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After having taken a beating for nearly six years, the US dollar seems to be getting back its sheen. Factors like the massive US twin deficits and the emergence of the Euro led to a shaky dollar for a prolonged period of time. While the massive US trade and current account deficits meant that the nation was spending more than its means and other nations continued to finance these deficits, pressure seemed to be building up for a correction in the dollar’s value. The emergence of the Euro challenged the US dollar’s hegemony and somewhat dented the demand for the greenback. Nations like Venezuela and Iran talked about pricing their oil in Euros. The most obvious outcome of these developments was a pressure for a correction in the US dollar. The late US housing slump triggered a faster downtrend in the US dollar and a correction in the general economic imbalances.

Of late, the US dollar seems to be perking up.  But, is this a long lasting trend or is it just because the US economy seems to be getting back on track, while the economic malaise is spreading to the other parts of the world and pulling down economies like Europe and Japan. The truth seems to be the latter case.

The US economy demonstrated better performance, with the Commerce Department reporting a 3.3% annualized growth rate for the April to June 2008 quarter as opposed to expected growth of 1.9%. At the same time, US consumer sentiment seems to be getting better, though the mood was dampened by growing inflationary pressures and a drop in personal incomes.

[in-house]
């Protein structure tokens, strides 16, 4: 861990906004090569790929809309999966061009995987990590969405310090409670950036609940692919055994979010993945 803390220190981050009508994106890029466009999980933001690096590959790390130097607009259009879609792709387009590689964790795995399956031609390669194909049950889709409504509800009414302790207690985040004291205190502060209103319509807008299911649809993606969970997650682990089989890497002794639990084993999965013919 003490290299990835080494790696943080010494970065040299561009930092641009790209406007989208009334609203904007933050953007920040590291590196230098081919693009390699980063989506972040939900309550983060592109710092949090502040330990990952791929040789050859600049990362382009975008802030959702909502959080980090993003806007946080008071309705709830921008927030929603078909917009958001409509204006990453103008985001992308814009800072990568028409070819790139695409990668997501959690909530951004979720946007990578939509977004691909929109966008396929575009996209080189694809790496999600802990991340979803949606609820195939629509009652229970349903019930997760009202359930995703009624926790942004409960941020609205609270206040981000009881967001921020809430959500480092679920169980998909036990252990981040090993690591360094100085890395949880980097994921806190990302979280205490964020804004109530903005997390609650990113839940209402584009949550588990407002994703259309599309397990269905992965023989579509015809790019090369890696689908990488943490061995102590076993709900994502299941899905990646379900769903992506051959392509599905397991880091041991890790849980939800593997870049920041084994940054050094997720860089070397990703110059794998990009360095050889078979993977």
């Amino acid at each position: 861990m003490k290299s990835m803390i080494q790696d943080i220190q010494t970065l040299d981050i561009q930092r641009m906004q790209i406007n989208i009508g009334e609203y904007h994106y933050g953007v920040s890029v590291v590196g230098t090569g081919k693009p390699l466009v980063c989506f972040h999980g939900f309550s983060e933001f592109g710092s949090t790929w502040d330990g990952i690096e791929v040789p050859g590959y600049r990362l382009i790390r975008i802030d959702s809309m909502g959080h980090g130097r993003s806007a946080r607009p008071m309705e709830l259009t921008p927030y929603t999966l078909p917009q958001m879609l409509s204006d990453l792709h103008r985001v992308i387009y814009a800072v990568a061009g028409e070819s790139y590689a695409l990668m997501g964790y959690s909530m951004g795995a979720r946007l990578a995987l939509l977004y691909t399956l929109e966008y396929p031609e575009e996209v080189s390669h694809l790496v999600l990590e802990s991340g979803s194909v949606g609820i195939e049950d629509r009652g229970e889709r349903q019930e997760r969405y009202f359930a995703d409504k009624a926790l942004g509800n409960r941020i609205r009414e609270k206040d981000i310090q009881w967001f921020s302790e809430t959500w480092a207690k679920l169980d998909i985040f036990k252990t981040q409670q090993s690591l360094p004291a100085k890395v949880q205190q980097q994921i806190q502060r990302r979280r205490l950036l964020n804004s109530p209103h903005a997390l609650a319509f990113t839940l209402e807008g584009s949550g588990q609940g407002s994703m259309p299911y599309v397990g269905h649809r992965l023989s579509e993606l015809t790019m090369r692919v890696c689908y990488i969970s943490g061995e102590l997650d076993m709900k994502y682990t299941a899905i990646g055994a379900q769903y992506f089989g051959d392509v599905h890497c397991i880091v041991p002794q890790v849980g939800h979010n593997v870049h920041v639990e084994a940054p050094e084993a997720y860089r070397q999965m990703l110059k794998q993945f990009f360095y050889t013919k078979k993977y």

While the US economy seems to be displaying some signs of strength, the European and the British economies seem to be getting feeble. As per a new OECD report, the British economy is all set to shrink in the coming quarter, while the economies of Italy and Germany will stagnate. France, as per the report, may display some growth, but not enough to keep the European zone out of the red. Thankfully, for Europe, inflation is expected to ease off, which might help in a faster recovery. According to the report, the housing slump is as yet unfolding and unleashing its impact in Europe as also in the US, but in the US the worst may be over.

The news on the Japanese economy is not encouraging either. The OECD has revised its growth projection downwards for 2008 by 0.5% to 1.2%. The Japanese economy also seems to have been hit by a spurt in inflation after years of deflation. The inflation also seems to have been imported due to a rise in costs of imported goods and is not due to an increase in consumer spending. The inflation is not only dampening consumer spending, but could result in a downward spiral for the economy as the Japanese central bank may need to tighten monetary policy to fight inflation. A tightening of the monetary policy will squeeze the already depleted consumer spending and investment, leading to a negative spiral for the Japanese economy.

Thus, it appears that while the world’s largest economy seems to be displaying some signs of recovery, Japan, which is the world’s second largest economy, seems to be getting into a slump. Other key economies like that of Europe also seem to be getting deeper into the negative phase. The most obvious outcome of these developments should be thumbs up for the US dollar. And that exactly seems to be the case. But, whether this will be a sustainable trend is hard to say as it seems to be an outcome of the dollar doing better because the others are sinking! On the other hand, currency traders may be betting on the dollar as they have eventually figured it out as the best store of value!!